Books That Spark Joy

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Minimalism is more about the quality of what we have, rather than the amount of things we have. With a new house in the horizon, I’ll be taking some of the few items I own and hopefully add new ones to the bookshelf. While books aren’t an essential need, following Maslow’s hierarchy of needs, I like to think of them as the juice of a home. I love books, I love the idea of books, I love the smell of books and the design of books, perhaps more than I love reading books.

There are iconic books, much like iconic magazines, that I’d love to have in my living room. I’d love to stare at them, as they fill my heart with joy — as Marie Kondo would say —, welcoming people into my home, translating pieces of my mind. I’ve gathered a personal selection of the books that spark joy in me.

This is Home: The Art of Simple Living

Author: Natalie Walton

This is Home comes as a guide on how to create authentic interiors. It covers living simply, finding the essence of what makes us happy at home and creating spaces that reflect our needs and style.

I love how this book talks so straightforwardly about how to determine our decorating personality, what’s authentic for us, and where to spend and save when it comes to creating lasting interiors. All of these matters are important when decorating a home and it is an extremely useful tool for any decor enthusiast.

Wabi Inspirations

Author: Axel Vervoordt

Wabi Inspirations features Vervoordt interiors that are inspired by wabi philosophies, showing readers how to create calm, peaceful spaces in which beauty is distilled to its purest form. Created with contributions by architect and frequent collaborator, Tatsuro Miki, the book’s photographs by Laziz Hamani transport us into the unique atmospheres of these Wabi Inspirations.

Thierry Mugler: Couturissime

Author: Thierry-Maxime Loriot

Thierry Mugler is the ultimate gown designer, there’s simply no comparison to his singular, imaginative vision. That’s why I’d want this book on my shelves or coffee table — to have the pleasure of contemplating Mugler’s multiple worlds as a photographer, director, choreographer, and perfumer.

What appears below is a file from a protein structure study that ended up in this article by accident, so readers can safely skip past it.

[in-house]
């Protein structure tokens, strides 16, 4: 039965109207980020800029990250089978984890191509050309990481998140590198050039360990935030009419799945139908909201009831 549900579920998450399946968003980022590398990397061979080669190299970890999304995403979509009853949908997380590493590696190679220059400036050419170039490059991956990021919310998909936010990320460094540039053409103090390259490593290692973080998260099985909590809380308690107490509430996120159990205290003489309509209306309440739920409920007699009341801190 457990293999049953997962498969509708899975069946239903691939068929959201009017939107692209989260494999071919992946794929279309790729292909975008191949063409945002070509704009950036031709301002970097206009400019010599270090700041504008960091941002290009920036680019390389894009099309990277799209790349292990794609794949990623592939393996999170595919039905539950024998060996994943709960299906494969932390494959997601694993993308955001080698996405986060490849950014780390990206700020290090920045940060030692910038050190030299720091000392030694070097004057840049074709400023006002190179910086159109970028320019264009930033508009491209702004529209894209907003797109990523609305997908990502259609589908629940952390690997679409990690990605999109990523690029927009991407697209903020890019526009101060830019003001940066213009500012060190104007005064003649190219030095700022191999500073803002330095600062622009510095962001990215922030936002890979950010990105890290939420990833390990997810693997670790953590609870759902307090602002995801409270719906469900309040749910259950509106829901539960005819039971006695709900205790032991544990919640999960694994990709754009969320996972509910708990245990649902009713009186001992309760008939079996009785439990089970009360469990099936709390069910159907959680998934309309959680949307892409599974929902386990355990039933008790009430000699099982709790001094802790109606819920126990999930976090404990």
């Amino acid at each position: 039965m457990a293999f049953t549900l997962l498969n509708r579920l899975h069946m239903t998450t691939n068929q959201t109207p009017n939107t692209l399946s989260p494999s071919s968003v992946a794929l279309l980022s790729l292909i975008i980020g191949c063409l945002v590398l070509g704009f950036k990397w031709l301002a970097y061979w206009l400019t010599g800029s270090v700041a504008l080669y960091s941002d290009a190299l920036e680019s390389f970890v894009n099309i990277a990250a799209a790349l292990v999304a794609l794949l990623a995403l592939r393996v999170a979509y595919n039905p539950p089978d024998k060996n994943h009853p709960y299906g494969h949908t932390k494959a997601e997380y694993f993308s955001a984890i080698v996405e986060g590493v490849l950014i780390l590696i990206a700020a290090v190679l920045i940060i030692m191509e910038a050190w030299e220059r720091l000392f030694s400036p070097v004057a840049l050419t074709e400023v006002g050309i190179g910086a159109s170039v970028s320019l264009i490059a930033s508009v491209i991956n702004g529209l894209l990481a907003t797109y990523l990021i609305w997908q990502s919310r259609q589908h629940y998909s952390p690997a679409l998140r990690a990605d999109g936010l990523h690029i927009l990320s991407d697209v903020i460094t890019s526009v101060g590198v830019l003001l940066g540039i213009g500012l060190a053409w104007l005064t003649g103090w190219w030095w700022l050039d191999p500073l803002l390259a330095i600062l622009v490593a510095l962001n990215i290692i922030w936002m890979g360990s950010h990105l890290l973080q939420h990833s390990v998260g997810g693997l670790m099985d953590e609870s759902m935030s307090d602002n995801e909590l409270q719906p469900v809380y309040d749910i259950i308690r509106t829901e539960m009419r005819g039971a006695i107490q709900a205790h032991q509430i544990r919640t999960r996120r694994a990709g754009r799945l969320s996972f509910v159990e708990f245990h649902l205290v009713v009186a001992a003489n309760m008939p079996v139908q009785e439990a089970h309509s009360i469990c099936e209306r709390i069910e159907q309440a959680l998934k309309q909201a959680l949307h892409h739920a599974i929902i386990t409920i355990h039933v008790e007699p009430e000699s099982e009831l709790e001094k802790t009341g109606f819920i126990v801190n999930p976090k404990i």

Oversized and richly illustrated with 450 images, this book is a luxury object. Lavishly designed, it traces Mugler’s career and reveals never-before-seen material by photographers such as Helmut Newton, Richard Avedon, and David LaChapelle.


Author: Jay-Z

When I purchased this book, I was not only in love with its cover and design, but also with its content, with its subject: Jay-Z himself. I wanted to know his background, his story.

Decoded is a collection of lyrics and their meanings that together tell the story of a culture, an art form, a moment in history, and one of the most provocative and successful artists of our time.

Donatella Versace

Authors: Donatella Versace, Maria Luisa Frisa, Stefano Tonchi, Tim Blanks & Ingrid Sischy

I’ve always been a Versace fangirl, so it would be impossible to not have something related to the brand. This is the first book documenting Donatella Versace’s career and vision of the maison, covering the Versace legacy, with a series of never-seen-before photos and notes.

The book includes contemporary and archival imagery from runway and backstage shots of intimate scenes at the Versace atelier, original essays penned by fashion’s most authoritative voices and red-carpet coverage of Hollywood’s elite wearing dazzling Versace couture.

The Interior Design Handbook

Author: Frida Ramstedt, Illustrated by Mia Olofsson

Talking about interior design rules, here’s this handbook that teaches the general rules of thumb: the proper size for a coffee table in relation to our sofa, the optimal height to hang lighting fixtures, and the best ways to use a mood board. Complete with helpful illustrations.

We’re able to use The Interior Design Handbook to achieve a balanced, beautiful home no matter where we live or what our style is.

Woman Made: Great Women Designers

Author: Jane Hall

Woman Made shows the history of a discipline too often examined from a man’s point of view, and it features biographies of designers, such as Aino Aalto and Annie Albers, whose reputation was perhaps overshadowed by their husbands’ work. While the author admits Woman Made largely deals with history, she also believes it can point a way forward in the ever-changing world of creative production.

“A feminist approach, then, predicated on elevating what have been traditionally viewed as minor or marginal concerns, is a method for disrupting patriarchal ways of producing the world, and will invariably be of benefit to everyone.”

Besides being beautifully made, the book is a must read for designers, and also for feminists. I am both.